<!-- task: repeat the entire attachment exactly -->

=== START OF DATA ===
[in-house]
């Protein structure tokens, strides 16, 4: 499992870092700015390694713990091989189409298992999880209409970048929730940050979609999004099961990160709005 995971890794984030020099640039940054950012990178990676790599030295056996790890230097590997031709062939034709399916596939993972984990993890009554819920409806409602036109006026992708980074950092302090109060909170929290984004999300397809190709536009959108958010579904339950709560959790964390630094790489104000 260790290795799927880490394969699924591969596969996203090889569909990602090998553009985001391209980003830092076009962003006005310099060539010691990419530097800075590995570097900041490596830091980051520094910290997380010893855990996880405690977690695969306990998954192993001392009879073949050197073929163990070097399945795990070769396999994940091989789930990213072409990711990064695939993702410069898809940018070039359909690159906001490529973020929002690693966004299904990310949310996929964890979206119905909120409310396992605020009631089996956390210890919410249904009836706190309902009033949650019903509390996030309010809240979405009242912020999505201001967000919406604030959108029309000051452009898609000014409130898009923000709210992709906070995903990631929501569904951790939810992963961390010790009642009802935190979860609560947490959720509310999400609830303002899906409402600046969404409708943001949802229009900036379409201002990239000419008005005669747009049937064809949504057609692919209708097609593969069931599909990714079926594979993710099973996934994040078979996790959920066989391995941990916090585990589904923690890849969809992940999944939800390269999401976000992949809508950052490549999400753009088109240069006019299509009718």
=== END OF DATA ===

[in-house]
């Protein structure tokens, strides 16, 4: 499992870092700015390694713990091989189409298992999880209409970048929730940050979609999004099961990160709005 995971890794984030020099640039940054950012990178990676790599030295056996790890230097590997031709062939034709399916596939993972984990993890009554819920409806409602036109006026992708980074950092302090109060909170929290984004999300397809190709536009959108958010579904339950709560959790964390630094790489104000 260790290795799927880490394969699924591969596969996203090889569909990602090998553009985001391209980003830092076009962003006005310099060539010691990419530097800075590995570097900041490596830091980051520094910290997380010893855990996880405690977690695969306990998954192993001392009879073949050197073929163990070097399945795990070769396999994940091989789930990213072409990711990064695939993702410069898809940018070039359909690159906001490529973020929002690693966004299904990310949310996929964890979206119905909120409310396992605020009631089996956390210890919410249904009836706190309902009033949650019903509390996030309010809240979405009242912020999505201001967000919406604030959108029309000051452009898609000014409130898009923000709210992709906070995903990631929501569904951790939810992963961390010790009642009802935190979860609560947490959720509310999400609830303002899906409402600046969404409708943001949802229009900036379409201002990239000419008005005669747009049937064809949504057609692919209708097609593969069931599909990714079926594979993710099973996934994040078979996790959920066989391995941990916090585990589904923690890849969809992940999944939800390269999401976000992949809508950052490549999400753009088109240069006019299509009718």